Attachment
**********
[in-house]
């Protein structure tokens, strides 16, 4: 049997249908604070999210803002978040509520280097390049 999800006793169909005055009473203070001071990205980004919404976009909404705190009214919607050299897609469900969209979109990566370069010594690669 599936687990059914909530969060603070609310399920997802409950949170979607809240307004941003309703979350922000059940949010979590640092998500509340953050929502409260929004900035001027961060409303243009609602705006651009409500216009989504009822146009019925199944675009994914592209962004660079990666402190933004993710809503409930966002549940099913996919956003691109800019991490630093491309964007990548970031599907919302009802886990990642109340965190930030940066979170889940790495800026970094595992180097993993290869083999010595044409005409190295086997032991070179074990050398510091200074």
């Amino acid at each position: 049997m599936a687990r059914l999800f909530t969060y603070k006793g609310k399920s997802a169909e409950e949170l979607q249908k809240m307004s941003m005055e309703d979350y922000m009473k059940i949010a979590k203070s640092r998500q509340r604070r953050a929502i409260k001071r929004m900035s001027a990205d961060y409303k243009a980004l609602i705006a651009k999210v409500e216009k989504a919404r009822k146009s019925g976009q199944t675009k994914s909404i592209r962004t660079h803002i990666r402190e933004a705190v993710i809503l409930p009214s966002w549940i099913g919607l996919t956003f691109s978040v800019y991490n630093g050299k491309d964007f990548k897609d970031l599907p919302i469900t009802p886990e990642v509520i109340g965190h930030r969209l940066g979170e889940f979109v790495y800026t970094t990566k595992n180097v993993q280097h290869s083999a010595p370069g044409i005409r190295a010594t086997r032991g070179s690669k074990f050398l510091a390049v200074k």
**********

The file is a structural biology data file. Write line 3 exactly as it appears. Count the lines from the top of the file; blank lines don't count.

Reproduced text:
């Amino acid at each position: 049997m599936a687990r059914l999800f909530t969060y603070k006793g609310k399920s997802a169909e409950e949170l979607q249908k809240m307004s941003m005055e309703d979350y922000m009473k059940i949010a979590k203070s640092r998500q509340r604070r953050a929502i409260k001071r929004m900035s001027a990205d961060y409303k243009a980004l609602i705006a651009k999210v409500e216009k989504a919404r009822k146009s019925g976009q199944t675009k994914s909404i592209r962004t660079h803002i990666r402190e933004a705190v993710i809503l409930p009214s966002w549940i099913g919607l996919t956003f691109s978040v800019y991490n630093g050299k491309d964007f990548k897609d970031l599907p919302i469900t009802p886990e990642v509520i109340g965190h930030r969209l940066g979170e889940f979109v790495y800026t970094t990566k595992n180097v993993q280097h290869s083999a010595p370069g044409i005409r190295a010594t086997r032991g070179s690669k074990f050398l510091a390049v200074k």